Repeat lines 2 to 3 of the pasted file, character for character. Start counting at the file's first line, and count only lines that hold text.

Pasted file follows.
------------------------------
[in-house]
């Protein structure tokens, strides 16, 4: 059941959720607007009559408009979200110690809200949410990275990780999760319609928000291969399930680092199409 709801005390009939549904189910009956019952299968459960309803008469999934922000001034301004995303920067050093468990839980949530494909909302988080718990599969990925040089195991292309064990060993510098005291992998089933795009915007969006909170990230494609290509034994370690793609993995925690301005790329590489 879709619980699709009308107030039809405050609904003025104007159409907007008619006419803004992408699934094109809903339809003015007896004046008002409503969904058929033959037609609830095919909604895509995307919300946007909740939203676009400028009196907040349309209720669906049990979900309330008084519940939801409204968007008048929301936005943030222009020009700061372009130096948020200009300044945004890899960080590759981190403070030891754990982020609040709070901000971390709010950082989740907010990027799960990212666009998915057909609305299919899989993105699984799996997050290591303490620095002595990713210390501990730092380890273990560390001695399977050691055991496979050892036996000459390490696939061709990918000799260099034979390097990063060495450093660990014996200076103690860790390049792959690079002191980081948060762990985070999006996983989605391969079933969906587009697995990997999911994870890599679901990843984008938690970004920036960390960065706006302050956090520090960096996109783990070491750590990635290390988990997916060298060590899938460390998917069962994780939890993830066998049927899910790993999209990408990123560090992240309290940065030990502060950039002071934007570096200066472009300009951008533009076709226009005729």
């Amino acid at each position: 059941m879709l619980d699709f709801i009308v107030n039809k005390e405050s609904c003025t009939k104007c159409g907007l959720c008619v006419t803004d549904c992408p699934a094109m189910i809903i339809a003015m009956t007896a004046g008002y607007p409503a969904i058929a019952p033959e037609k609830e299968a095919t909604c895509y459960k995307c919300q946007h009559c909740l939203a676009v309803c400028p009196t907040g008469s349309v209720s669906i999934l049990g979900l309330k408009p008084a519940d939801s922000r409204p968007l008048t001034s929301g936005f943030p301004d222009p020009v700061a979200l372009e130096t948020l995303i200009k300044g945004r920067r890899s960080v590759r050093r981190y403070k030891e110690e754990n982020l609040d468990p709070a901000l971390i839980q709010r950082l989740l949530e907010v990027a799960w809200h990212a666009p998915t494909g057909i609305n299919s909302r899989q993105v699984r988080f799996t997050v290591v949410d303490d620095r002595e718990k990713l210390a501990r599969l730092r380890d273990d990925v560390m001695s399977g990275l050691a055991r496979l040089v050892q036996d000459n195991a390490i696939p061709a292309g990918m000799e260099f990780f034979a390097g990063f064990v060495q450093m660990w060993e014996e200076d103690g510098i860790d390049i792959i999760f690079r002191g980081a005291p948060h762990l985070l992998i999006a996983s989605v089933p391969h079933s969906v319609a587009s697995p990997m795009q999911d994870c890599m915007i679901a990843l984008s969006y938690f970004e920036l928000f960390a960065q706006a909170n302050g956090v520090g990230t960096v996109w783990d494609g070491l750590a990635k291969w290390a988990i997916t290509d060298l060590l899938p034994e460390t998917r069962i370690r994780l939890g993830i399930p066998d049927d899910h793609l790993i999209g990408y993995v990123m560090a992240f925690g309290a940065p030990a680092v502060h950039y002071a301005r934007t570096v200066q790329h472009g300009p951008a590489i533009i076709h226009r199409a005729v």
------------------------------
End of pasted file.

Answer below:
């Protein structure tokens, strides 16, 4: 059941959720607007009559408009979200110690809200949410990275990780999760319609928000291969399930680092199409 709801005390009939549904189910009956019952299968459960309803008469999934922000001034301004995303920067050093468990839980949530494909909302988080718990599969990925040089195991292309064990060993510098005291992998089933795009915007969006909170990230494609290509034994370690793609993995925690301005790329590489 879709619980699709009308107030039809405050609904003025104007159409907007008619006419803004992408699934094109809903339809003015007896004046008002409503969904058929033959037609609830095919909604895509995307919300946007909740939203676009400028009196907040349309209720669906049990979900309330008084519940939801409204968007008048929301936005943030222009020009700061372009130096948020200009300044945004890899960080590759981190403070030891754990982020609040709070901000971390709010950082989740907010990027799960990212666009998915057909609305299919899989993105699984799996997050290591303490620095002595990713210390501990730092380890273990560390001695399977050691055991496979050892036996000459390490696939061709990918000799260099034979390097990063060495450093660990014996200076103690860790390049792959690079002191980081948060762990985070999006996983989605391969079933969906587009697995990997999911994870890599679901990843984008938690970004920036960390960065706006302050956090520090960096996109783990070491750590990635290390988990997916060298060590899938460390998917069962994780939890993830066998049927899910790993999209990408990123560090992240309290940065030990502060950039002071934007570096200066472009300009951008533009076709226009005729």
């Amino acid at each position: 059941m879709l619980d699709f709801i009308v107030n039809k005390e405050s609904c003025t009939k104007c159409g907007l959720c008619v006419t803004d549904c992408p699934a094109m189910i809903i339809a003015m009956t007896a004046g008002y607007p409503a969904i058929a019952p033959e037609k609830e299968a095919t909604c895509y459960k995307c919300q946007h009559c909740l939203a676009v309803c400028p009196t907040g008469s349309v209720s669906i999934l049990g979900l309330k408009p008084a519940d939801s922000r409204p968007l008048t001034s929301g936005f943030p301004d222009p020009v700061a979200l372009e130096t948020l995303i200009k300044g945004r920067r890899s960080v590759r050093r981190y403070k030891e110690e754990n982020l609040d468990p709070a901000l971390i839980q709010r950082l989740l949530e907010v990027a799960w809200h990212a666009p998915t494909g057909i609305n299919s909302r899989q993105v699984r988080f799996t997050v290591v949410d303490d620095r002595e718990k990713l210390a501990r599969l730092r380890d273990d990925v560390m001695s399977g990275l050691a055991r496979l040089v050892q036996d000459n195991a390490i696939p061709a292309g990918m000799e260099f990780f034979a390097g990063f064990v060495q450093m660990w060993e014996e200076d103690g510098i860790d390049i792959i999760f690079r002191g980081a005291p948060h762990l985070l992998i999006a996983s989605v089933p391969h079933s969906v319609a587009s697995p990997m795009q999911d994870c890599m915007i679901a990843l984008s969006y938690f970004e920036l928000f960390a960065q706006a909170n302050g956090v520090g990230t960096v996109w783990d494609g070491l750590a990635k291969w290390a988990i997916t290509d060298l060590l899938p034994e460390t998917r069962i370690r994780l939890g993830i399930p066998d049927d899910h793609l790993i999209g990408y993995v990123m560090a992240f925690g309290a940065p030990a680092v502060h950039y002071a301005r934007t570096v200066q790329h472009g300009p951008a590489i533009i076709h226009r199409a005729v």